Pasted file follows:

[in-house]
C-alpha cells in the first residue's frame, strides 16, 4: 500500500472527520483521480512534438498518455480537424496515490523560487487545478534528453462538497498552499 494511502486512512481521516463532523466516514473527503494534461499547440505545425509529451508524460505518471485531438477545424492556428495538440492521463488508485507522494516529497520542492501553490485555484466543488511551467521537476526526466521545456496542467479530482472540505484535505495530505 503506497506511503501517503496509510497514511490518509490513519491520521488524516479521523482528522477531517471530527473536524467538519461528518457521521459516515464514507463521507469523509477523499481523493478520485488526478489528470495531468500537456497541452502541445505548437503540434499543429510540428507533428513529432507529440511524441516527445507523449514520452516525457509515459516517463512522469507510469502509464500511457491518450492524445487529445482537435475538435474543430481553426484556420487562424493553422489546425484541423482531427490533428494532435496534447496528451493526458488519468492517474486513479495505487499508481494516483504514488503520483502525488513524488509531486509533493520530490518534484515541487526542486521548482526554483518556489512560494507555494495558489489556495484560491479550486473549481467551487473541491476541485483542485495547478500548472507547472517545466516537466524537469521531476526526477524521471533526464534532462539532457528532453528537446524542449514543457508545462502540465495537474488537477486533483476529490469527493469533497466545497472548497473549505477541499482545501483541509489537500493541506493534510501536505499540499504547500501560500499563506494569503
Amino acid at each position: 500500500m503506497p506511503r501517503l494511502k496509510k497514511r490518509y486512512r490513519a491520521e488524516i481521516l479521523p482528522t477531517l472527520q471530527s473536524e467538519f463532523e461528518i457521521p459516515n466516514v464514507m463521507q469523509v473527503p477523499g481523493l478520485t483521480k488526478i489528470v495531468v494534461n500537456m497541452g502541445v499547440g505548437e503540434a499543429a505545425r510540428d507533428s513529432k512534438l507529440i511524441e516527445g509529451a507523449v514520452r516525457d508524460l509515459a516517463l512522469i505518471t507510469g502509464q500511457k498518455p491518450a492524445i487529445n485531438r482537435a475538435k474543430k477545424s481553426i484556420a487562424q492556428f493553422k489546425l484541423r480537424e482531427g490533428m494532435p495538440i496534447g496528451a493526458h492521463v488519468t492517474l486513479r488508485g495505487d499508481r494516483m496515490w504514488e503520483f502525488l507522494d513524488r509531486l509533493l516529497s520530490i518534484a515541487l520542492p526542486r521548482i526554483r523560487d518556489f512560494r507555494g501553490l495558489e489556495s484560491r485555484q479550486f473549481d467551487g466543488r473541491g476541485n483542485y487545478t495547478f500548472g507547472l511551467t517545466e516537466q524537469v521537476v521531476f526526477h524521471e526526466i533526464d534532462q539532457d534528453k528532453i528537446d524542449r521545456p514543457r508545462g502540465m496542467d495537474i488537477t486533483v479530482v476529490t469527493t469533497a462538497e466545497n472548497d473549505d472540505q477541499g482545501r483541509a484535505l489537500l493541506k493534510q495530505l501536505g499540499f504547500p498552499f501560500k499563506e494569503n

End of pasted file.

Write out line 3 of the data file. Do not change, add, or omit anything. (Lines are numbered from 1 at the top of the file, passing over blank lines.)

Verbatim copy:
Amino acid at each position: 500500500m503506497p506511503r501517503l494511502k496509510k497514511r490518509y486512512r490513519a491520521e488524516i481521516l479521523p482528522t477531517l472527520q471530527s473536524e467538519f463532523e461528518i457521521p459516515n466516514v464514507m463521507q469523509v473527503p477523499g481523493l478520485t483521480k488526478i489528470v495531468v494534461n500537456m497541452g502541445v499547440g505548437e503540434a499543429a505545425r510540428d507533428s513529432k512534438l507529440i511524441e516527445g509529451a507523449v514520452r516525457d508524460l509515459a516517463l512522469i505518471t507510469g502509464q500511457k498518455p491518450a492524445i487529445n485531438r482537435a475538435k474543430k477545424s481553426i484556420a487562424q492556428f493553422k489546425l484541423r480537424e482531427g490533428m494532435p495538440i496534447g496528451a493526458h492521463v488519468t492517474l486513479r488508485g495505487d499508481r494516483m496515490w504514488e503520483f502525488l507522494d513524488r509531486l509533493l516529497s520530490i518534484a515541487l520542492p526542486r521548482i526554483r523560487d518556489f512560494r507555494g501553490l495558489e489556495s484560491r485555484q479550486f473549481d467551487g466543488r473541491g476541485n483542485y487545478t495547478f500548472g507547472l511551467t517545466e516537466q524537469v521537476v521531476f526526477h524521471e526526466i533526464d534532462q539532457d534528453k528532453i528537446d524542449r521545456p514543457r508545462g502540465m496542467d495537474i488537477t486533483v479530482v476529490t469527493t469533497a462538497e466545497n472548497d473549505d472540505q477541499g482545501r483541509a484535505l489537500l493541506k493534510q495530505l501536505g499540499f504547500p498552499f501560500k499563506e494569503n